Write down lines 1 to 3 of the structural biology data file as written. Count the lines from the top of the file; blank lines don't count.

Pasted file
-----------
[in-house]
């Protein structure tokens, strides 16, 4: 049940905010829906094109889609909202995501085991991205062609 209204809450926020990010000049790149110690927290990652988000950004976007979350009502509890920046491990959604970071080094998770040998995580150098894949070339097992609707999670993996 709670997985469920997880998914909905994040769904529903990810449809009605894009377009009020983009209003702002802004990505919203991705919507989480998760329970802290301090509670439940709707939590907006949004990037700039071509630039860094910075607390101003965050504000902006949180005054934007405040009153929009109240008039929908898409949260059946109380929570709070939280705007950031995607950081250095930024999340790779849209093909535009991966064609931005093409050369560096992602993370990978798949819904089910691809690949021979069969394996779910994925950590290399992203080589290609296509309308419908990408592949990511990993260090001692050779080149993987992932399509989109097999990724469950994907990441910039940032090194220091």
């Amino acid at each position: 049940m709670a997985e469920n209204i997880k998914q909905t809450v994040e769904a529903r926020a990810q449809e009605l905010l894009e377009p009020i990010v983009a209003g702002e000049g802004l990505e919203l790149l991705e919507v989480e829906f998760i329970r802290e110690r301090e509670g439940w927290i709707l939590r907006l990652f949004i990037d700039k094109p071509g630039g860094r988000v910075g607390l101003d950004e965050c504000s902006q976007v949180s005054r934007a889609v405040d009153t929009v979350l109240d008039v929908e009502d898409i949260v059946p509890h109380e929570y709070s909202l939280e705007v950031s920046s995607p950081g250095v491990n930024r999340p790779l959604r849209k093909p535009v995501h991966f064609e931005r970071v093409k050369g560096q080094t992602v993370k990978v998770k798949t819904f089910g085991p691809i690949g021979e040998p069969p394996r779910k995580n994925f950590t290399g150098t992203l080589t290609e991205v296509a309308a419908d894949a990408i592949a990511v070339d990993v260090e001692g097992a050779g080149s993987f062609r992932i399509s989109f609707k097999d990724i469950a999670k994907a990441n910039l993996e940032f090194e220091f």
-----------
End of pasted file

[in-house]
């Protein structure tokens, strides 16, 4: 049940905010829906094109889609909202995501085991991205062609 209204809450926020990010000049790149110690927290990652988000950004976007979350009502509890920046491990959604970071080094998770040998995580150098894949070339097992609707999670993996 709670997985469920997880998914909905994040769904529903990810449809009605894009377009009020983009209003702002802004990505919203991705919507989480998760329970802290301090509670439940709707939590907006949004990037700039071509630039860094910075607390101003965050504000902006949180005054934007405040009153929009109240008039929908898409949260059946109380929570709070939280705007950031995607950081250095930024999340790779849209093909535009991966064609931005093409050369560096992602993370990978798949819904089910691809690949021979069969394996779910994925950590290399992203080589290609296509309308419908990408592949990511990993260090001692050779080149993987992932399509989109097999990724469950994907990441910039940032090194220091």
């Amino acid at each position: 049940m709670a997985e469920n209204i997880k998914q909905t809450v994040e769904a529903r926020a990810q449809e009605l905010l894009e377009p009020i990010v983009a209003g702002e000049g802004l990505e919203l790149l991705e919507v989480e829906f998760i329970r802290e110690r301090e509670g439940w927290i709707l939590r907006l990652f949004i990037d700039k094109p071509g630039g860094r988000v910075g607390l101003d950004e965050c504000s902006q976007v949180s005054r934007a889609v405040d009153t929009v979350l109240d008039v929908e009502d898409i949260v059946p509890h109380e929570y709070s909202l939280e705007v950031s920046s995607p950081g250095v491990n930024r999340p790779l959604r849209k093909p535009v995501h991966f064609e931005r970071v093409k050369g560096q080094t992602v993370k990978v998770k798949t819904f089910g085991p691809i690949g021979e040998p069969p394996r779910k995580n994925f950590t290399g150098t992203l080589t290609e991205v296509a309308a419908d894949a990408i592949a990511v070339d990993v260090e001692g097992a050779g080149s993987f062609r992932i399509s989109f609707k097999d990724i469950a999670k994907a990441n910039l993996e940032f090194e220091f």